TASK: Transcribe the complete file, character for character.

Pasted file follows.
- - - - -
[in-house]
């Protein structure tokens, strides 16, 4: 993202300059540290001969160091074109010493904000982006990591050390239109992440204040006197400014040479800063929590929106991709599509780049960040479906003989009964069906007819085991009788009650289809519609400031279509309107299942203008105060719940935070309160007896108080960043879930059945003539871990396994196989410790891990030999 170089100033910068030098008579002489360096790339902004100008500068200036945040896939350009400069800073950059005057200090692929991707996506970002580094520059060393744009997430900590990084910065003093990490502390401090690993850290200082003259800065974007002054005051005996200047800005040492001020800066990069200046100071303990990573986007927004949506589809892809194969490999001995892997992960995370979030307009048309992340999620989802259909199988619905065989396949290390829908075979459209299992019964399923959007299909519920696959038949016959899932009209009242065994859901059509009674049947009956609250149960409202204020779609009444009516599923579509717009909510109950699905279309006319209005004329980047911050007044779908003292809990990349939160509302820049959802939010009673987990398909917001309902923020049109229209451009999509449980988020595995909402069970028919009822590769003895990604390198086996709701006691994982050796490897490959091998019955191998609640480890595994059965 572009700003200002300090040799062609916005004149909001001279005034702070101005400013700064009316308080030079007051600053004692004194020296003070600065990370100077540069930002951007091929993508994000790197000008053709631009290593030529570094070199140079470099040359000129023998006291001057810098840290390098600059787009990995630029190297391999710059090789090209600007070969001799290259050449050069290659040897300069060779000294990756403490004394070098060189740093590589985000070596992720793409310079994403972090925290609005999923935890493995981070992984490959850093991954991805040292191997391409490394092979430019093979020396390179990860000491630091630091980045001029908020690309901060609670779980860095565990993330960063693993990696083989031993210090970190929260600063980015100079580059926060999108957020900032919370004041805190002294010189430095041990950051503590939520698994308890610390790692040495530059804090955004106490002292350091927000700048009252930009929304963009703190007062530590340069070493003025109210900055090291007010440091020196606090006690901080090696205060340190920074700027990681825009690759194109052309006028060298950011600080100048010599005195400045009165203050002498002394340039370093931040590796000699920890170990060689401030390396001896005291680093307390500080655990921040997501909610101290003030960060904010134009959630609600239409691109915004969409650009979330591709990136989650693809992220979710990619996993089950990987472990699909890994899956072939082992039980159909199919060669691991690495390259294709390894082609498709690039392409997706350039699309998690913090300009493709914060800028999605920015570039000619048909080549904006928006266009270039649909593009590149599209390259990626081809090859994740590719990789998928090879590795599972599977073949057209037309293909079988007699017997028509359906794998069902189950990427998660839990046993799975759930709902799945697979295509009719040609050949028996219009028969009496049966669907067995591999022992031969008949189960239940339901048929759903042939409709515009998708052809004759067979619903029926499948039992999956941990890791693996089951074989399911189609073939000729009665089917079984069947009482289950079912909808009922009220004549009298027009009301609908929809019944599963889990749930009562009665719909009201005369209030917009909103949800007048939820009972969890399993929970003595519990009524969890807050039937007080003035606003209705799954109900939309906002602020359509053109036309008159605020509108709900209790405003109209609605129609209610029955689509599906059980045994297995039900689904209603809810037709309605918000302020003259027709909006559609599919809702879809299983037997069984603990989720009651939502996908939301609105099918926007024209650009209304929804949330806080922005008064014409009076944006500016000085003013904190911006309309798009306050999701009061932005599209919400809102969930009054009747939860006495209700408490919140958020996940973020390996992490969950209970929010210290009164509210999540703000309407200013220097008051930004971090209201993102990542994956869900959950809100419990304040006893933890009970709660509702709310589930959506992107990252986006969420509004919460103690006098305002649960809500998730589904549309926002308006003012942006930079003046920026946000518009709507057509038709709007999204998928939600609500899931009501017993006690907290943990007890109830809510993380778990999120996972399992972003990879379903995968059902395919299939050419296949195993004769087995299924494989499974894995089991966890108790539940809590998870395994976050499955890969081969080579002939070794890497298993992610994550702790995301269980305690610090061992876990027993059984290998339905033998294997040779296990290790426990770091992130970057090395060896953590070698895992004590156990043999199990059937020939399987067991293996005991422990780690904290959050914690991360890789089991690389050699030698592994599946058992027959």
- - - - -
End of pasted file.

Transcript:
[in-house]
């Protein structure tokens, strides 16, 4: 993202300059540290001969160091074109010493904000982006990591050390239109992440204040006197400014040479800063929590929106991709599509780049960040479906003989009964069906007819085991009788009650289809519609400031279509309107299942203008105060719940935070309160007896108080960043879930059945003539871990396994196989410790891990030999 170089100033910068030098008579002489360096790339902004100008500068200036945040896939350009400069800073950059005057200090692929991707996506970002580094520059060393744009997430900590990084910065003093990490502390401090690993850290200082003259800065974007002054005051005996200047800005040492001020800066990069200046100071303990990573986007927004949506589809892809194969490999001995892997992960995370979030307009048309992340999620989802259909199988619905065989396949290390829908075979459209299992019964399923959007299909519920696959038949016959899932009209009242065994859901059509009674049947009956609250149960409202204020779609009444009516599923579509717009909510109950699905279309006319209005004329980047911050007044779908003292809990990349939160509302820049959802939010009673987990398909917001309902923020049109229209451009999509449980988020595995909402069970028919009822590769003895990604390198086996709701006691994982050796490897490959091998019955191998609640480890595994059965 572009700003200002300090040799062609916005004149909001001279005034702070101005400013700064009316308080030079007051600053004692004194020296003070600065990370100077540069930002951007091929993508994000790197000008053709631009290593030529570094070199140079470099040359000129023998006291001057810098840290390098600059787009990995630029190297391999710059090789090209600007070969001799290259050449050069290659040897300069060779000294990756403490004394070098060189740093590589985000070596992720793409310079994403972090925290609005999923935890493995981070992984490959850093991954991805040292191997391409490394092979430019093979020396390179990860000491630091630091980045001029908020690309901060609670779980860095565990993330960063693993990696083989031993210090970190929260600063980015100079580059926060999108957020900032919370004041805190002294010189430095041990950051503590939520698994308890610390790692040495530059804090955004106490002292350091927000700048009252930009929304963009703190007062530590340069070493003025109210900055090291007010440091020196606090006690901080090696205060340190920074700027990681825009690759194109052309006028060298950011600080100048010599005195400045009165203050002498002394340039370093931040590796000699920890170990060689401030390396001896005291680093307390500080655990921040997501909610101290003030960060904010134009959630609600239409691109915004969409650009979330591709990136989650693809992220979710990619996993089950990987472990699909890994899956072939082992039980159909199919060669691991690495390259294709390894082609498709690039392409997706350039699309998690913090300009493709914060800028999605920015570039000619048909080549904006928006266009270039649909593009590149599209390259990626081809090859994740590719990789998928090879590795599972599977073949057209037309293909079988007699017997028509359906794998069902189950990427998660839990046993799975759930709902799945697979295509009719040609050949028996219009028969009496049966669907067995591999022992031969008949189960239940339901048929759903042939409709515009998708052809004759067979619903029926499948039992999956941990890791693996089951074989399911189609073939000729009665089917079984069947009482289950079912909808009922009220004549009298027009009301609908929809019944599963889990749930009562009665719909009201005369209030917009909103949800007048939820009972969890399993929970003595519990009524969890807050039937007080003035606003209705799954109900939309906002602020359509053109036309008159605020509108709900209790405003109209609605129609209610029955689509599906059980045994297995039900689904209603809810037709309605918000302020003259027709909006559609599919809702879809299983037997069984603990989720009651939502996908939301609105099918926007024209650009209304929804949330806080922005008064014409009076944006500016000085003013904190911006309309798009306050999701009061932005599209919400809102969930009054009747939860006495209700408490919140958020996940973020390996992490969950209970929010210290009164509210999540703000309407200013220097008051930004971090209201993102990542994956869900959950809100419990304040006893933890009970709660509702709310589930959506992107990252986006969420509004919460103690006098305002649960809500998730589904549309926002308006003012942006930079003046920026946000518009709507057509038709709007999204998928939600609500899931009501017993006690907290943990007890109830809510993380778990999120996972399992972003990879379903995968059902395919299939050419296949195993004769087995299924494989499974894995089991966890108790539940809590998870395994976050499955890969081969080579002939070794890497298993992610994550702790995301269980305690610090061992876990027993059984290998339905033998294997040779296990290790426990770091992130970057090395060896953590070698895992004590156990043999199990059937020939399987067991293996005991422990780690904290959050914690991360890789089991690389050699030698592994599946058992027959």